To be completely honest I have a hard time isolating exactly what is considered “old school” overlanding from old school expeditions and publicity stunts. And, for the most part the distinctions don’t really matter much, but it can be a fun topic for discussion. Between the earliest years of the automobile and today there have been countless examples of people traveling abroad by vehicle. But, to me the biggest distinction for this genre is “abroad.” For decades travelers have packed a car and headed into the unknown. Some called it an expedition, some were doing it to garner publicity, others were overlanding, and most were engaged in some combination of at least two of those things.
Notable examples include the Cambridge / Oxford Expedition, the extensive travels of the Wescotts aka “The Turtle Expedition,” Barbara Toy, and Tom Sheppard. These, and many others, traveled the globe by 4×4 long before Instagram, YouTube, or even the birth of yours truly. While the words expedition and overlanding were, and are, used interchangeably I think the key thing to take away here is that these people were not camping for recreation… they were camping because there were limited alternatives in many of the areas they explored.
More recent examples with blogs, audio books, YouTube channels, and Instagram include travelers like Dan Grec, the Lost World Expedition, the Bell Family, the Giordano‘s, Overland the Americas, and the Hylands. All of which share a passion for global travel by 4×4 just like the travelers who came before them.
“Camp” #2 – Seeing the world on two wheels
In the early days of overlanding there were also a group of adventurers and travelers embarking on similar journeys, but on two wheels instead of 4 plus.
What is Overlanding? (To me)
In a nutshell; Overland travel is people exploring the world by vehicle — most often in 4x4s. At least thats how it was originally presented to me years ago. When I first read about overlanders and adventure motorcyclists the descriptions and photography ignited my curiosity and established a clear goal for how I’d spend my eventual retirement. At some point in my life I’d be lucky enough to drive through Africa in a Land Rover, cross the former Soviet Union in a truck camper, or bushwhack my way through various jungles in a Jeep or Land Cruiser. As I aged, information spread faster, and the internet helped connect myriad likeminded humans. Overlanding started to gain traction in North America and its growing popularity forced me to continually reinterpret what I considered to be the holy grail of international travel.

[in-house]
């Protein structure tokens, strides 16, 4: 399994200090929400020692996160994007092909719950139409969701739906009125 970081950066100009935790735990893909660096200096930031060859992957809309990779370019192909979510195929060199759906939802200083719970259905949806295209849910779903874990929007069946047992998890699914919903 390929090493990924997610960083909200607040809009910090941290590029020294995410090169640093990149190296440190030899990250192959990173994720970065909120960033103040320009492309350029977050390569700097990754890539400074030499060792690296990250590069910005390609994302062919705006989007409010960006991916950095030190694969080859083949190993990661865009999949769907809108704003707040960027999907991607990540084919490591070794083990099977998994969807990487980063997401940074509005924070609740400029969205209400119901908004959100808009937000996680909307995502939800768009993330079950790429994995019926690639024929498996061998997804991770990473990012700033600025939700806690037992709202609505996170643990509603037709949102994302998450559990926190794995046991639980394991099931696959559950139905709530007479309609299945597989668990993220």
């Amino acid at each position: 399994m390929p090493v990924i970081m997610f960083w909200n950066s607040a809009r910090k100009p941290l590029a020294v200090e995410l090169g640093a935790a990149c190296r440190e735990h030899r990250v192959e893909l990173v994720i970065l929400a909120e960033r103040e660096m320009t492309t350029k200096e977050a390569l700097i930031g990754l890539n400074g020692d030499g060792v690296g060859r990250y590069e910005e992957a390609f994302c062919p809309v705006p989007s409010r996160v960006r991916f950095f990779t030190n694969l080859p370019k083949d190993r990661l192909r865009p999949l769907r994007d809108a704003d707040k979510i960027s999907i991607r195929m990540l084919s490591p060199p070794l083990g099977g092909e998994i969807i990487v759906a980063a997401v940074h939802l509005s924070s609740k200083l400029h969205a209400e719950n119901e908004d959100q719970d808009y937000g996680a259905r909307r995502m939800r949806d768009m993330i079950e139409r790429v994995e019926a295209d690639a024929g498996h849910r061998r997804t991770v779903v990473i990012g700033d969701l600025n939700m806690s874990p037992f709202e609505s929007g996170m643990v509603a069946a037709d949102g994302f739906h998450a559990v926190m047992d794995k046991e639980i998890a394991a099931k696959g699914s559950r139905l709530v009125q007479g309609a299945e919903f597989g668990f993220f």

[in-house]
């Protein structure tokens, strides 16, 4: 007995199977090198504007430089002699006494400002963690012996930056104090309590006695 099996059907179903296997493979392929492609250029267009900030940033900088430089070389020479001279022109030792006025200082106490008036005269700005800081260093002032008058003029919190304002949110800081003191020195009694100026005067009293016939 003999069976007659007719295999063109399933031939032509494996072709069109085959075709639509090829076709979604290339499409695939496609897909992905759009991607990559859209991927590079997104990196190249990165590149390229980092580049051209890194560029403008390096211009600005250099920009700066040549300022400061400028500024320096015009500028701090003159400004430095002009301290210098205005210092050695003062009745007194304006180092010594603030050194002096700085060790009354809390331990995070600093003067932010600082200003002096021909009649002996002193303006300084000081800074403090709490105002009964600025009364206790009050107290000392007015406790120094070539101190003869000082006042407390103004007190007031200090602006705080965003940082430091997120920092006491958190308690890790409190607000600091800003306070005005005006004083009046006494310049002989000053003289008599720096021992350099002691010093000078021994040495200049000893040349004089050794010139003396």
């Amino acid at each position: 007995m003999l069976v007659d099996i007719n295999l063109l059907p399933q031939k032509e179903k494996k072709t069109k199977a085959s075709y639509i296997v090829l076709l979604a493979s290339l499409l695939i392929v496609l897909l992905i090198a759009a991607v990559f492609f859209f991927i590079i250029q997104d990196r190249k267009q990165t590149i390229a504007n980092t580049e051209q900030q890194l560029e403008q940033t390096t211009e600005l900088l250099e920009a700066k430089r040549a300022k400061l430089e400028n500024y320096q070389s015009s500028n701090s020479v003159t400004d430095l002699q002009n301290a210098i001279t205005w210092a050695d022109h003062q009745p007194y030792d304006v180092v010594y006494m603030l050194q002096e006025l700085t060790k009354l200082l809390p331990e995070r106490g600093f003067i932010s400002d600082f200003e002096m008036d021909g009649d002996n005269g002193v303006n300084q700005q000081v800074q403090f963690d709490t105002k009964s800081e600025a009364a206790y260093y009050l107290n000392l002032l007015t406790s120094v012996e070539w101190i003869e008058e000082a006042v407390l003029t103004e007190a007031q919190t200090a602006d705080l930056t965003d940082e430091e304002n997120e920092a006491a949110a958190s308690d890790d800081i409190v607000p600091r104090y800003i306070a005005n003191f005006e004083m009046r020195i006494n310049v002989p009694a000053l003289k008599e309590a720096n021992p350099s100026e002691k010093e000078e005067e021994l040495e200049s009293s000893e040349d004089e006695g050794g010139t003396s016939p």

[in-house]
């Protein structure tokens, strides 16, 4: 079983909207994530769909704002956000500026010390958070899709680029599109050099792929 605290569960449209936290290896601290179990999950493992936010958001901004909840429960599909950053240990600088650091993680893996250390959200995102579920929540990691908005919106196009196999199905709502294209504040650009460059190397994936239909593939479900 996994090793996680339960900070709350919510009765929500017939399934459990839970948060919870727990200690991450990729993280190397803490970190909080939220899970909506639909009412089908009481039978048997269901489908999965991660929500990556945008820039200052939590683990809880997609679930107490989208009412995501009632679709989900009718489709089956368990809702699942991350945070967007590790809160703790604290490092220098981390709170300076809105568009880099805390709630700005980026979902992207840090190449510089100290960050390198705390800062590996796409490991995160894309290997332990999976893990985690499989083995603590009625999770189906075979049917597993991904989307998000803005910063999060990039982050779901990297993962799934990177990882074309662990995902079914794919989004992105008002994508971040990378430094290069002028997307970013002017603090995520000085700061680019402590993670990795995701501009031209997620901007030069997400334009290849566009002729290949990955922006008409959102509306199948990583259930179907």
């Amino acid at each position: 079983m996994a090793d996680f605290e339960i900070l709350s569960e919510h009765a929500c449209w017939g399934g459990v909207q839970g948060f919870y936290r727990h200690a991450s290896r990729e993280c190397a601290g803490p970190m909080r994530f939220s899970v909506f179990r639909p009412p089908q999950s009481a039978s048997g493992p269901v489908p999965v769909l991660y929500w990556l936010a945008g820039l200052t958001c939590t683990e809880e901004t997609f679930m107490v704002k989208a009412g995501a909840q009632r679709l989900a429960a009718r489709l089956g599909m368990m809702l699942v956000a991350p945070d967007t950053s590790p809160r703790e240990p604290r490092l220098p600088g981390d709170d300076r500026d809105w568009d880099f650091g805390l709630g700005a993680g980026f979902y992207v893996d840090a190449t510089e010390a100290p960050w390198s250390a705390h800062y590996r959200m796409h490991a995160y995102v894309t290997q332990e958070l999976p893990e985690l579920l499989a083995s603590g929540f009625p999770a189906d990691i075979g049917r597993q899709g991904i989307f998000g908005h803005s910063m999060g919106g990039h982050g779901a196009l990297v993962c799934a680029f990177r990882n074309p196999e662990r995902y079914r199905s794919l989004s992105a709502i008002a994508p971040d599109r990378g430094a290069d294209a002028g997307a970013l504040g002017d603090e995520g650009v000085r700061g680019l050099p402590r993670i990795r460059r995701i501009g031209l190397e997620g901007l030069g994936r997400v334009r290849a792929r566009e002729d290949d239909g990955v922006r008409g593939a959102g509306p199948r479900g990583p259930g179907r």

To this day I consider myself a fan of overlanding rather than an actual overlander. And prior to maybe 2005 to 2010 or so I had no interest, reason, or motivation to seek out a definition of Overlanding. I just knew it when I saw it. Until maybe 2015 to 2020 I never thought about what makes an Expedition different from a competition or publicity stunt. But, as I started to see more and more people show interest in overlanding I couldn’t help but ask myself — is there an argument that supports a more rigid definition?
For years my personal definition remained as follows:
- Overlanding is rooted in global travel
- Overlanding is not commercial or competitive
- 4x4s (and maybe 6×6’s to some degree) are the modes of transportation
- Overlanding requires a certain degree of self-reliance and routes need to be somewhat remote
- Cultural experiences and new landscapes (flora / fauna) are cornerstones of overland travel.
Looking back today — that might sound a bit elitist or like I was trying to be a gatekeeper. But, in all honesty that wasn’t the case. I grew up in the outdoors, camping in 4x4s, riding dirt bikes and ATVs… and never once conflated those activities with my own definition of overlanding. It was simply something different. Sure, there was clearly some overlap… but at the end of the day overlanding was its own thing.
Does this site… and the modern overland industry need a definition
No. Not really, broadly speaking, I think definitions can and should change with time. And context provides a lot of flexibility in many other commonly used terms. Sailing can mean a lot of different things but there are excellent ways we can use context to distinguish between the sailing of the US Navy and what you’ll find at a marina in the Bahamas. Even overlanding as I once viewed it is a narrow adaptation of a very broad term. At one point in history overland was just the word used to describe the alternative to over water.
However, with that said I strongly believe that both this site and the industry as a whole can benefit from a bit of focus, reflection, and direction. I’m a one man show, and most of the people in the modern overland industry as small businesses, so without direction there’s a chance that we can all take on too much. Without some sort of boundaries a publication could lose focus and start covering backpacking, a recognized overlanding event might feature side by sides, or the core idea that overlanding is travel-centric could be lost altogether.